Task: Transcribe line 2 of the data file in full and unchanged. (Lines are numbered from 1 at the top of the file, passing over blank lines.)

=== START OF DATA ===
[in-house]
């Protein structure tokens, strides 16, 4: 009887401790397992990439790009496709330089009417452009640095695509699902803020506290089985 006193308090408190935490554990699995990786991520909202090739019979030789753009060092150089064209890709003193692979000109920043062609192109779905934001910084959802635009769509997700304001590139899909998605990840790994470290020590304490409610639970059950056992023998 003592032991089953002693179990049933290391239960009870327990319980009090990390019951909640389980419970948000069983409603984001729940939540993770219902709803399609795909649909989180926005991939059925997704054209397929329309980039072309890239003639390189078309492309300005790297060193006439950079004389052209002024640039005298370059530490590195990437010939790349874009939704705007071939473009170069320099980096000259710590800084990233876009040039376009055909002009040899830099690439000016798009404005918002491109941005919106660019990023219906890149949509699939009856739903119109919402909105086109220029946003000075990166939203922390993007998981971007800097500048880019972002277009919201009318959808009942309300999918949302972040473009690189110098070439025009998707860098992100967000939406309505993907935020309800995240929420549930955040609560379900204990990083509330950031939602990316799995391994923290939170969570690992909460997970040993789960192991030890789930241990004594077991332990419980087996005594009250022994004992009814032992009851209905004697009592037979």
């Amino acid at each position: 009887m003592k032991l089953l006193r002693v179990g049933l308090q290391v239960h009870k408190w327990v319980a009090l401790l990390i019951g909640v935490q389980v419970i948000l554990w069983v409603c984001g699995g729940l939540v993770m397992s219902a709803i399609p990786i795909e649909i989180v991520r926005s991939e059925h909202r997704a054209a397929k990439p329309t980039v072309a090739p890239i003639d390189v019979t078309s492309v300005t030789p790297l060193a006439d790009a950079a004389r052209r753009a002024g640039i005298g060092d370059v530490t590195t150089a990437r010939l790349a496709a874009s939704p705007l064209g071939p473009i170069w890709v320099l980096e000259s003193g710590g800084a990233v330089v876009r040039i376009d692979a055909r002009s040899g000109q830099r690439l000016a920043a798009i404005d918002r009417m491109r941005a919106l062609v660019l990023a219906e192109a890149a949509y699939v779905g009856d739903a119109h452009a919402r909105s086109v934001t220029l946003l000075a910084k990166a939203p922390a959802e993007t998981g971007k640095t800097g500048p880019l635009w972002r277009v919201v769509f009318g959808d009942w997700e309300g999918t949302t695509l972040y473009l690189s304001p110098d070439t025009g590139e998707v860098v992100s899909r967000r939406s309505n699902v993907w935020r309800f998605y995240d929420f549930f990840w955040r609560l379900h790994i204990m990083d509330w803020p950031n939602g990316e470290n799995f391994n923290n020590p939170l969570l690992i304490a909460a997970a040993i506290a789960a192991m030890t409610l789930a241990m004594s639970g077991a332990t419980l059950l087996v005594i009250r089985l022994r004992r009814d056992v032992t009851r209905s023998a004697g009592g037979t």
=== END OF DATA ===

């Protein structure tokens, strides 16, 4: 009887401790397992990439790009496709330089009417452009640095695509699902803020506290089985 006193308090408190935490554990699995990786991520909202090739019979030789753009060092150089064209890709003193692979000109920043062609192109779905934001910084959802635009769509997700304001590139899909998605990840790994470290020590304490409610639970059950056992023998 003592032991089953002693179990049933290391239960009870327990319980009090990390019951909640389980419970948000069983409603984001729940939540993770219902709803399609795909649909989180926005991939059925997704054209397929329309980039072309890239003639390189078309492309300005790297060193006439950079004389052209002024640039005298370059530490590195990437010939790349874009939704705007071939473009170069320099980096000259710590800084990233876009040039376009055909002009040899830099690439000016798009404005918002491109941005919106660019990023219906890149949509699939009856739903119109919402909105086109220029946003000075990166939203922390993007998981971007800097500048880019972002277009919201009318959808009942309300999918949302972040473009690189110098070439025009998707860098992100967000939406309505993907935020309800995240929420549930955040609560379900204990990083509330950031939602990316799995391994923290939170969570690992909460997970040993789960192991030890789930241990004594077991332990419980087996005594009250022994004992009814032992009851209905004697009592037979």